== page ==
View Full Version : Clausing lathe rebuild??

11-16-2001, 06:13 PM
I am a new lathe owner!!A dream come true!:> )
I bought a clausing 12x36 variable speed. A friend told me that he had his clausing rebuilt with "super bearings" in the head for $500 and he now has got no runout at the head. Is this possible? How would I do this if my lathe needs it done to it?? Your help is greatly appreciated!! :> )
Thanks gang!!

11-17-2001, 11:45 PM

Congrats on the new tool! Your freind is mistaken or has been fed a large pile of BS. All bearings have runout - at least with current technologies. If you check your spindle and it has less than .0005" runout you are doing quite well. New Hardinge HLV lathes have a runout of .000025". Extremely good.

So, unless the spindle runout is quite bad, this is not an issue. If you do need new bearings consult with a bearing specialist to get the right class/price range for your machine. Class 7 (around .0002" runout) and higher bearings are quite expensive.

Hope that helps


11-18-2001, 02:03 PM
Thanks for your help!!! :> )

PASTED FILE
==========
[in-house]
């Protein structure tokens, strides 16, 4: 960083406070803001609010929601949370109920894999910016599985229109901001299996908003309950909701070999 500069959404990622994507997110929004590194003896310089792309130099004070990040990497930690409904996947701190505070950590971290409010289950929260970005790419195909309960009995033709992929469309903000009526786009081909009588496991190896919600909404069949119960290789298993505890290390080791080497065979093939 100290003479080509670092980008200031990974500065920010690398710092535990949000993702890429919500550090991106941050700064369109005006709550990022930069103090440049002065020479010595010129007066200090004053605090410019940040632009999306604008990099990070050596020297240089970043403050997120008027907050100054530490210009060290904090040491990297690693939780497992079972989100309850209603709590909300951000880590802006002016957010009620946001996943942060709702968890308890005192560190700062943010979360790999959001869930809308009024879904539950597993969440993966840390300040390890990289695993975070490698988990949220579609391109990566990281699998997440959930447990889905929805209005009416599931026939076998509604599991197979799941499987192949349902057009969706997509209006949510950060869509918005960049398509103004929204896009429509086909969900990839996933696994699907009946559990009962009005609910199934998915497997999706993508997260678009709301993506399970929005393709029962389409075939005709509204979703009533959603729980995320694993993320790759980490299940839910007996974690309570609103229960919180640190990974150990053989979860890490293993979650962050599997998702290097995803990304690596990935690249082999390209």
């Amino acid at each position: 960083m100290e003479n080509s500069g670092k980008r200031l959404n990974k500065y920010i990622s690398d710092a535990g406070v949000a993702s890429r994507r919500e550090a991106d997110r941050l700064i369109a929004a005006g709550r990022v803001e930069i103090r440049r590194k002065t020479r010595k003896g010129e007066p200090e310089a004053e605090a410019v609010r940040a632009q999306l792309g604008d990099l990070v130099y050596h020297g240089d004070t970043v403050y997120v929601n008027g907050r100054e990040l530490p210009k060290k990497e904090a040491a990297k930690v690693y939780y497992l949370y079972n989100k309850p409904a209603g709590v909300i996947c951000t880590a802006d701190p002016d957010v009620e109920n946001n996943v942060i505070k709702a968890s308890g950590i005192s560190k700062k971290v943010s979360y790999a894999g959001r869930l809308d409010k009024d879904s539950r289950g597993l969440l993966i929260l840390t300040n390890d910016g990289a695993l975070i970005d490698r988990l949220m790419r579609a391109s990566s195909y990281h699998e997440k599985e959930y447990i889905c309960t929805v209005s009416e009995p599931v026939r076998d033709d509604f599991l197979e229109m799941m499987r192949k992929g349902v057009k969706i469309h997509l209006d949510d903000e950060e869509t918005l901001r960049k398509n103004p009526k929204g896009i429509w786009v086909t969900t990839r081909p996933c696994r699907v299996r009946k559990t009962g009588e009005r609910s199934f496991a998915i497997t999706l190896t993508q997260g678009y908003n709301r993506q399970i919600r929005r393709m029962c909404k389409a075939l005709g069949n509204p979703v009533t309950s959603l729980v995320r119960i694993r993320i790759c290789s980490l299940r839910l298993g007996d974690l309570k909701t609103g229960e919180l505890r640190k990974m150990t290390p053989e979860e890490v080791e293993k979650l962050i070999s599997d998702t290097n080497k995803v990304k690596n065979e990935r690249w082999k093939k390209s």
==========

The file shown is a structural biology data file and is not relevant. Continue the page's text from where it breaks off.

Ben Shank
11-20-2001, 12:34 AM
Which model Clausing do you have? I have a Series 100 and it has Timken Taper Rollers in it. If you have these then you wouldn't need to replace the bearings unless they were bad. The tapers adjust and you can take out most of the runout.

11-21-2001, 02:54 AM

Adjusting the spindle bearings affects the bearing preload - runout (radial) is strictly a function of a precision machined spindle and the precision of the (properly adjusted) bearings used. I believe bearings are available to class 10 - don't quote me, I have not double checked this.

If you buy new bearings make sure you ask the bearing house guys how to properly install, adjust, and care for your new precision bearings. It is common to butcher new bearings when installed (80+%), improper/inadequate lubrication is responsible for another 15% of failures. Only .05% of failures are from a defective bearing.


11-21-2001, 08:52 AM
Good point, Thrud. Unless one has proper facilities for pressing the new bearings onto the spindle, it would be pretty easy to ruin that nice new $300 set of bearings. And maybe the spindle. If I did something like that, I would be inclined to say some bad things.

11-22-2001, 12:05 AM

In my work, I have seen $50,000 bearings munched all because of stupid human tricks - I would hate to be that nimrod...